1. The version of Visual Basic has been upgraded from Visual Basic 2008 to Visual Basic 2010, and relevant new features of Visual Basic 2010 have been added.


2. The real-life data in the examples and exercises have been updated and revised.


3. Some new large collections of data have been added. For instance, data on every Supreme Court justice (past and present) are contained in both a text file and a database.


4. Named constants are introduced earlier (Chapter 3).


5. The use of input validation has been increased (Chapter 4 on).


6. Function procedures are presented before Sub procedures (Chapter 5). With this change, students begin learning about general procedures with a familiar and essential construct. Also, the instructor has the option of omitting the concept of passing by reference.


7. The use of text files for input has been postponed until Chapter 7.


8. Tables are displayed in DataGridView controls rather than in list boxes (Chapter 7 on).


9. Many new business applications have been added. See the Guide to Application Topics on page vii.


10. The OpenFileDialog control is discussed earlier (Chapter 8, Text Files).


11. The discussion of multiple-form programs in Chapter 9 has been expanded to an entire section.


12. Databases are connected to programs with the Visual Basic wizard rather than with code (Chapter 10).

New Materials for Instructors


1. Guide to Application Topics. (This section provides an index of programs that deal with various topics including Business, Mathematics, and Sports.)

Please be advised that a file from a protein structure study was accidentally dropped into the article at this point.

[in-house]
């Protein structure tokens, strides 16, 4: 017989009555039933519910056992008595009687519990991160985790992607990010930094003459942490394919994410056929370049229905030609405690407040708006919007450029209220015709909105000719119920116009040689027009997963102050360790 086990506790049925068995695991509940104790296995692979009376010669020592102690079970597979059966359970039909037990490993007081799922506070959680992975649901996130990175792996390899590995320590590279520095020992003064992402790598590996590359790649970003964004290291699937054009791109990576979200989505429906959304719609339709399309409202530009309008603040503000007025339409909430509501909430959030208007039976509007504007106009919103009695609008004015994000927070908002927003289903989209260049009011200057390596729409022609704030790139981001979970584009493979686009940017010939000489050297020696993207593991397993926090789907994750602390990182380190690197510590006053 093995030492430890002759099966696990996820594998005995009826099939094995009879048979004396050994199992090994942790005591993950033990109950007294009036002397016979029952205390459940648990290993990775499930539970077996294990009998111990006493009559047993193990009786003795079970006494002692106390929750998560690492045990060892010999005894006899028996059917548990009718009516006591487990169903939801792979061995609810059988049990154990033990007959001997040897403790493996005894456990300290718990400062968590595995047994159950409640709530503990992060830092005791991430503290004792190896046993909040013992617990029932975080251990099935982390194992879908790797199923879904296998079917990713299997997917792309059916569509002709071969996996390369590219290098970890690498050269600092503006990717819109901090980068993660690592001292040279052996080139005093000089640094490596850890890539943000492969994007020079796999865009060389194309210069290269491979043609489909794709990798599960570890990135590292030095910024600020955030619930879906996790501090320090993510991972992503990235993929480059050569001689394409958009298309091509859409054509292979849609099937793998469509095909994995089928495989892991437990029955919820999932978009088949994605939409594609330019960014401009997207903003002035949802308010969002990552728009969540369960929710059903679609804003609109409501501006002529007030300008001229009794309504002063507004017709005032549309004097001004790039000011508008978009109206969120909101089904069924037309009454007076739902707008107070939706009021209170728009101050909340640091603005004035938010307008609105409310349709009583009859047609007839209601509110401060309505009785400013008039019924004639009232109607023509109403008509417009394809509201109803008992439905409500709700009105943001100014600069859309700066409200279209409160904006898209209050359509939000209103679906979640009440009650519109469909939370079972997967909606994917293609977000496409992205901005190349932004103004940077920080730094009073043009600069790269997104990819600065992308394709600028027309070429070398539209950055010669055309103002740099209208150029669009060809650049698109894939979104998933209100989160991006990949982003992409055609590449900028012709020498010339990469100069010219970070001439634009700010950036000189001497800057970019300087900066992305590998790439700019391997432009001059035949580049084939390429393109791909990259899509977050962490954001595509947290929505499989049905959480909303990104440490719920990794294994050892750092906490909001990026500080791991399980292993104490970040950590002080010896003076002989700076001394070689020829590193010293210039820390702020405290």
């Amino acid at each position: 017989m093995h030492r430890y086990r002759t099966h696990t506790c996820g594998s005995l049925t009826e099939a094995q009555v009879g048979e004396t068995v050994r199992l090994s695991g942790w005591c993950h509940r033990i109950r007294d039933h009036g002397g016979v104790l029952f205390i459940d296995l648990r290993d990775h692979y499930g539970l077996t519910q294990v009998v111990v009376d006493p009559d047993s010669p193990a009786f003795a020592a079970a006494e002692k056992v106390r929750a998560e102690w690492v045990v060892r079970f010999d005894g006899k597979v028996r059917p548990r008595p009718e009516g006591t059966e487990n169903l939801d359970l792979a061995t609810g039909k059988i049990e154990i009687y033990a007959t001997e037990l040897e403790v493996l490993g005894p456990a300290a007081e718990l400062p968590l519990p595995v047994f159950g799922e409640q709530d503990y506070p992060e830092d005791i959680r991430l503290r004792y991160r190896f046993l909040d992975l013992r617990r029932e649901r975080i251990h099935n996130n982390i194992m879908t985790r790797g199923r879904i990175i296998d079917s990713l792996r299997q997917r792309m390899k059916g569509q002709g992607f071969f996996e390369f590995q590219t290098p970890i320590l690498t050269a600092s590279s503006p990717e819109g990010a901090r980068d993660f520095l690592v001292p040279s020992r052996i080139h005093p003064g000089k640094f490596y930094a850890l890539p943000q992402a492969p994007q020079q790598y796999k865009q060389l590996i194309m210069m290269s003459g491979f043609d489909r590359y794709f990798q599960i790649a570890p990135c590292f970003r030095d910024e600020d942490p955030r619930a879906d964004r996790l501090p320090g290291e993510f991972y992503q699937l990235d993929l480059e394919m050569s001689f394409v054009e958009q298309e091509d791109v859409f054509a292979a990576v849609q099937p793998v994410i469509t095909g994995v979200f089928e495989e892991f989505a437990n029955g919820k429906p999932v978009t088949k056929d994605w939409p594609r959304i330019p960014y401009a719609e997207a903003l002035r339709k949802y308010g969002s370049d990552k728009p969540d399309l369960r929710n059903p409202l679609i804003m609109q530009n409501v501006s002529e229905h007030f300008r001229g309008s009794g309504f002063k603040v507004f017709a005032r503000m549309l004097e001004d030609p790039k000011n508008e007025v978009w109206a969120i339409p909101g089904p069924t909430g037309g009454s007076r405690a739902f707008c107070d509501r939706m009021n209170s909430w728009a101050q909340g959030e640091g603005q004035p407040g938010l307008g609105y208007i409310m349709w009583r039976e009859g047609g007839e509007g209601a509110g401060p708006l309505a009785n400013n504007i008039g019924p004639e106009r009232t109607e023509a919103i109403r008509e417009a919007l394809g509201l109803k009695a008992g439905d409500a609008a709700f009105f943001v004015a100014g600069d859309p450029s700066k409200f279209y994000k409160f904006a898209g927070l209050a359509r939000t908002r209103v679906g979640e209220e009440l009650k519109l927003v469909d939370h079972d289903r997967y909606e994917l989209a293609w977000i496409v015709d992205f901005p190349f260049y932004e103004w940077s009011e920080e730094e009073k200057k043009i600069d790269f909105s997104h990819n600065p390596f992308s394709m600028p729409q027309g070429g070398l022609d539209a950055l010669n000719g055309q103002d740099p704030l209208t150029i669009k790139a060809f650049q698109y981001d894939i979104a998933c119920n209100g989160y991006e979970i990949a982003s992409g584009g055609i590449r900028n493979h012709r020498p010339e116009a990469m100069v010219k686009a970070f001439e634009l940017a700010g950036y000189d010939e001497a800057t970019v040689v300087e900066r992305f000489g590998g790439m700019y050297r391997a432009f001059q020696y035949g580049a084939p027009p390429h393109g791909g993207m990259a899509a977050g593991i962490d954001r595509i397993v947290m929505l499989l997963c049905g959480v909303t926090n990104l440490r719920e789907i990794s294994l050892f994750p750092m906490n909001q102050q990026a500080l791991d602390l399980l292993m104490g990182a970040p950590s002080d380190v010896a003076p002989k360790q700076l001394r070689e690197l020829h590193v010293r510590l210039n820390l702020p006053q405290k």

2. A complete solution manual in pdf format. (The manual will contain the code for every programming exercise along with a screen capture of the output.)

New Materials for Students


1. Screen captures have been added to the programs in the answer section of the book.


2. All the answers to the odd-numbered exercises (along with screen captures) will be available for download in a solutions manual in pdf format.


3. Nearly 50 VideoNotes are available at www.pearsonhighered.com/schneider. VideoNotes are Pearson's new visual tool designed for teaching key programming concepts and techniques. A VideoNote icon in the margin of the textbook alerts the reader when a topic is discussed in a video.



Features and Benefits

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Strong emphasis on problem-solving throughout the book


  * Schneider introduces a problem-solving strategy early in the book and revisits it throughout; flow charts and pseudo code are also heavily used.

Focus on essential topics and programming concepts for the beginning student


  * Students learn basic programming skills using the Microsoft Visual Basic programming language as an example. (For instance, when discussing variables, Schneider initially presents just three data types, in order to keep students focused on learning to use variables.)

Gradual introduction to object-oriented programming


  * Although students begin to use predefined classes early in the book, they do not begin to create classes until the very end.


  * Objects are given familiar names, rather than programming terminology, to keep them in context.

Extensive pedagogy includes examples, exercises, case studies, and projects


  * Includes over 130 different types of examples (with over 51 covering business-related applications) and 1300 exercises.


  * Carefully designed exercise sets at the end of each section.


  * Practice problems with solutions are specifically chosen to focus on potential trouble spots and provide a warm-up to the exercises.

NEW! VideoNotes